Shoot First And Ask Questions Later: AKA How Modern Discussion Works

Its no secret that as a society we are getting worse and worse at discussing problems. From falling literacy rates in colleges to the inability to compromise or agree to disagree. Our culture is daily becoming less and less capable of interacting with ideas that we deem uncomfortable or antithetical to our own beliefs.

This entire problem is ridiculous.

Think about how life would have gone if the United States had not been able to engage the Soviet Union in discussion throughout the duration of the cold war. You can bet we all probably would not be here. In May of 1960 Nikita Khrushchev, the Soviet First Secretary stormed out of a meeting with President Dwight Eisenhower. But what’s important about this is not that he left, its that he tried to discuss prior to leaving. And he didn’t go start World War 3 afterwards. He came back to the discussion table with someone he thought would be more able to talk with, which ended up being JFK.

Discussion is one of the best things about democracy. The practice goes all the way back to Ancient Greece where a system of direct democracy was used. This process has been continually refined and reimagined in order to come to the current representative democracy we have today. This ability to change and reorder the political system was not done by oppression or scare tactics. We got to where we are now because we talked and listened, we engaged in discussion with others even when we didn’t like what they had to say.

kitchen_debateAgain, look at how then Vice President Richard Nixon and Soviet First Secretary Nikita Khrushchev discussed the differences between capitalism and communism in their famous “Kitchen Debate.” This event is actually on film and can be watched here. These are two world leaders who have the collective ability to destroy the planet. So their discussion is tense, but it is ultimately an admission of them realizing that they have to learn to give and take from each other. They have to be able to communicate in order for any sane conclusion to be reached.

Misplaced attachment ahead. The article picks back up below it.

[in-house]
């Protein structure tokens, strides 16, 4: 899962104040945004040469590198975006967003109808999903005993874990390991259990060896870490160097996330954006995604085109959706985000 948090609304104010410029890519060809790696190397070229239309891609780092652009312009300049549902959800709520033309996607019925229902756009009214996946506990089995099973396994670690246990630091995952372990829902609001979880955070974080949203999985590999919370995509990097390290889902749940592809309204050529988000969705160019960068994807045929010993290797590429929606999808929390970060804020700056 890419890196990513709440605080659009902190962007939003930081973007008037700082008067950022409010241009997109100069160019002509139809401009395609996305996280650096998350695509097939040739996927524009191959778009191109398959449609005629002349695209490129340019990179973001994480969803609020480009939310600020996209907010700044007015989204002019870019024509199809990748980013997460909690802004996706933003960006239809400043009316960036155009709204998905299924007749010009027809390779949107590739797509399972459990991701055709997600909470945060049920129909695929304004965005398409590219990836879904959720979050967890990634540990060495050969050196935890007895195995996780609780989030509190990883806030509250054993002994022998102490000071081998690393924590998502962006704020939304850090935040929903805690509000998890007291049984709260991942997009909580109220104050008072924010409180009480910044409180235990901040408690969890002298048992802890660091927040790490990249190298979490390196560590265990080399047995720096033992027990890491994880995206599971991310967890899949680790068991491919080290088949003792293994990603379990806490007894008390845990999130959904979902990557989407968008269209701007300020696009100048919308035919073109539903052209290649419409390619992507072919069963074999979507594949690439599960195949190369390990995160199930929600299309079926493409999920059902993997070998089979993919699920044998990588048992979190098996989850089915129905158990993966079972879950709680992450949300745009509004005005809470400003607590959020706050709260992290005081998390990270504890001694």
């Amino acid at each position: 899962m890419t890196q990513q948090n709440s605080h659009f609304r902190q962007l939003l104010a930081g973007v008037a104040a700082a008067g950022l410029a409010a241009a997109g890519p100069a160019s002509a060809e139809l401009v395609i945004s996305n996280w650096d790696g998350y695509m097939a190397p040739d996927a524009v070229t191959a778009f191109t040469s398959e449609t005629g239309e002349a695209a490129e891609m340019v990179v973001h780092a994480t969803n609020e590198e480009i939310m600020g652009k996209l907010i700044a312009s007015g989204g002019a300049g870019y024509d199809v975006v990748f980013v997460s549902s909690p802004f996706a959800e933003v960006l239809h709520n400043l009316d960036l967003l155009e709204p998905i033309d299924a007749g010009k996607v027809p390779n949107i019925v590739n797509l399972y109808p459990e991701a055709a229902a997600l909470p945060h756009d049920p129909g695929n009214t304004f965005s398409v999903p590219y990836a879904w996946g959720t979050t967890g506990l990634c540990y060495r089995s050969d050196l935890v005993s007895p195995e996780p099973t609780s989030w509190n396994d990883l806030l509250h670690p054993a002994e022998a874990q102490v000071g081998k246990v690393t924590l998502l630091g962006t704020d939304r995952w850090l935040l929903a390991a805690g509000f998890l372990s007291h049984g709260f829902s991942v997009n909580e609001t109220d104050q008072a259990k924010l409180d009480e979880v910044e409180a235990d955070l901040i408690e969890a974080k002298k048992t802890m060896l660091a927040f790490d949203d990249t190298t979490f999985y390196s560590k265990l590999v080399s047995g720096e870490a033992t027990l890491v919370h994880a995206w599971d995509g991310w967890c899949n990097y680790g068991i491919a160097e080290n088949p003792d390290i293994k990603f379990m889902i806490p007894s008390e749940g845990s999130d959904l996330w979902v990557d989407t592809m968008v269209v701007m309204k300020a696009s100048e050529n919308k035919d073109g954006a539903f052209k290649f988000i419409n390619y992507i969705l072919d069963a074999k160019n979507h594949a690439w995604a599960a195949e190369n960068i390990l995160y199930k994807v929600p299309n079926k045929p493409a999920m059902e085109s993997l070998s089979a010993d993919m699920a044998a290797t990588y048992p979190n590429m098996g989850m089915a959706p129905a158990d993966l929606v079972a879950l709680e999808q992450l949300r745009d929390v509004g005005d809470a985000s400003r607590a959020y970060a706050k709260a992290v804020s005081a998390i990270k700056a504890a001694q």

This is the problem we have today. Nobody wants to communicate. Everyone wants to be heard without having to do the hard part of listening to what the other person has to say. Everyone wants to be right, but doesn’t want to accept that nobody is perfect. Everyone wants their ideas to be universally accepted, so we only talk “yes men” who act as an echo chamber for our beliefs. This level of insular behavior is a huge negative when everyone partakes in it, because it closes the society off from its ability to weed out bad ideas and grow stronger. After all, if an idea is unchallengable, it is a precedent for totalitarian rule.

We need to be able to talk about the issues that we face as a society. If we are unable to create and continue discussion on a topic, that topic becomes a cancer to our ability to survive. Sure, not everything is comfortable to talk about. Sure, its easier to put your head in the sand. Sure, you can pretend that someone else will come along and solve the problem. But you are someone too, and as a member of this citizenry, its your job to help the rest of us and use the words you learned as a means of building a bridge.

So be part of the solution, engage with people you disagree with, challenge your own beliefs. Create discussion, because the more you do this, the more well-rounded of a person you will be. The more soberly you will be able to examine your life. The easier it will be for you to see the holes in your own logic. It will make you smarter, calmer, more confident. Listen to understand and appreciate the other person’s point of view, even if you could never agree with that perspective. As F. Scott Fitzgerald said,

“The test of a first-rate intelligence is the ability to hold two opposed ideas in mind at the same time and still retain the ability to function.”

Do yourself, and the world, a favor. Ask questions first.

 

 


If you like this content, feel free to share it. You can also engage with me on Twitter @paulrhobus, or email me at hobus.paul@gmail.com.

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